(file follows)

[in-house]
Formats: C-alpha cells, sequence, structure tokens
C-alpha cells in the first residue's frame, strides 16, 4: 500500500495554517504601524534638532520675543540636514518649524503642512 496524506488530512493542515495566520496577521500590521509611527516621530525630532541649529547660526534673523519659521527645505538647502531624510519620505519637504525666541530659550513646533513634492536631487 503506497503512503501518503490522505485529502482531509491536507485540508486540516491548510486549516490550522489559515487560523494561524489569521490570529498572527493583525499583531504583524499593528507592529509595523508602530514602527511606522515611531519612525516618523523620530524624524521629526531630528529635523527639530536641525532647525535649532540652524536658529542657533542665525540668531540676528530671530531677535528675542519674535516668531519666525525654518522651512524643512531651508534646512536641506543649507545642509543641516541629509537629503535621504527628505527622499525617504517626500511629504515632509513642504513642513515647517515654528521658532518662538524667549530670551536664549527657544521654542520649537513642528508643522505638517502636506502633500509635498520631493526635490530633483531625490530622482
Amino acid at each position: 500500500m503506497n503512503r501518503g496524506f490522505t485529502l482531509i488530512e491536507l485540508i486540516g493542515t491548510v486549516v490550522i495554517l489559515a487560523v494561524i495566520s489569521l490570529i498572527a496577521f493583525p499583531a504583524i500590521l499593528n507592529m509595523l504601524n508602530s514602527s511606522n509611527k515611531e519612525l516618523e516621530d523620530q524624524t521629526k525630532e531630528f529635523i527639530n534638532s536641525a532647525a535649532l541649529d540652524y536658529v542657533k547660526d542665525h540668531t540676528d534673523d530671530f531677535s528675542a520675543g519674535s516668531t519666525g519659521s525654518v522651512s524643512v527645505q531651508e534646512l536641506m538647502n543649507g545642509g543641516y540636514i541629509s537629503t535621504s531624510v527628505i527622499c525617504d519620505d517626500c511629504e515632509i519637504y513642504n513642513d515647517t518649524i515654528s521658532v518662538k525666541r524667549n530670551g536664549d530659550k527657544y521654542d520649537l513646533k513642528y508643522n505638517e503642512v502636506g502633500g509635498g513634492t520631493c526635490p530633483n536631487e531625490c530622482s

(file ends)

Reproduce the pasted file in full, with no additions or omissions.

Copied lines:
[in-house]
Formats: C-alpha cells, sequence, structure tokens
C-alpha cells in the first residue's frame, strides 16, 4: 500500500495554517504601524534638532520675543540636514518649524503642512 496524506488530512493542515495566520496577521500590521509611527516621530525630532541649529547660526534673523519659521527645505538647502531624510519620505519637504525666541530659550513646533513634492536631487 503506497503512503501518503490522505485529502482531509491536507485540508486540516491548510486549516490550522489559515487560523494561524489569521490570529498572527493583525499583531504583524499593528507592529509595523508602530514602527511606522515611531519612525516618523523620530524624524521629526531630528529635523527639530536641525532647525535649532540652524536658529542657533542665525540668531540676528530671530531677535528675542519674535516668531519666525525654518522651512524643512531651508534646512536641506543649507545642509543641516541629509537629503535621504527628505527622499525617504517626500511629504515632509513642504513642513515647517515654528521658532518662538524667549530670551536664549527657544521654542520649537513642528508643522505638517502636506502633500509635498520631493526635490530633483531625490530622482
Amino acid at each position: 500500500m503506497n503512503r501518503g496524506f490522505t485529502l482531509i488530512e491536507l485540508i486540516g493542515t491548510v486549516v490550522i495554517l489559515a487560523v494561524i495566520s489569521l490570529i498572527a496577521f493583525p499583531a504583524i500590521l499593528n507592529m509595523l504601524n508602530s514602527s511606522n509611527k515611531e519612525l516618523e516621530d523620530q524624524t521629526k525630532e531630528f529635523i527639530n534638532s536641525a532647525a535649532l541649529d540652524y536658529v542657533k547660526d542665525h540668531t540676528d534673523d530671530f531677535s528675542a520675543g519674535s516668531t519666525g519659521s525654518v522651512s524643512v527645505q531651508e534646512l536641506m538647502n543649507g545642509g543641516y540636514i541629509s537629503t535621504s531624510v527628505i527622499c525617504d519620505d517626500c511629504e515632509i519637504y513642504n513642513d515647517t518649524i515654528s521658532v518662538k525666541r524667549n530670551g536664549d530659550k527657544y521654542d520649537l513646533k513642528y508643522n505638517e503642512v502636506g502633500g509635498g513634492t520631493c526635490p530633483n536631487e531625490c530622482s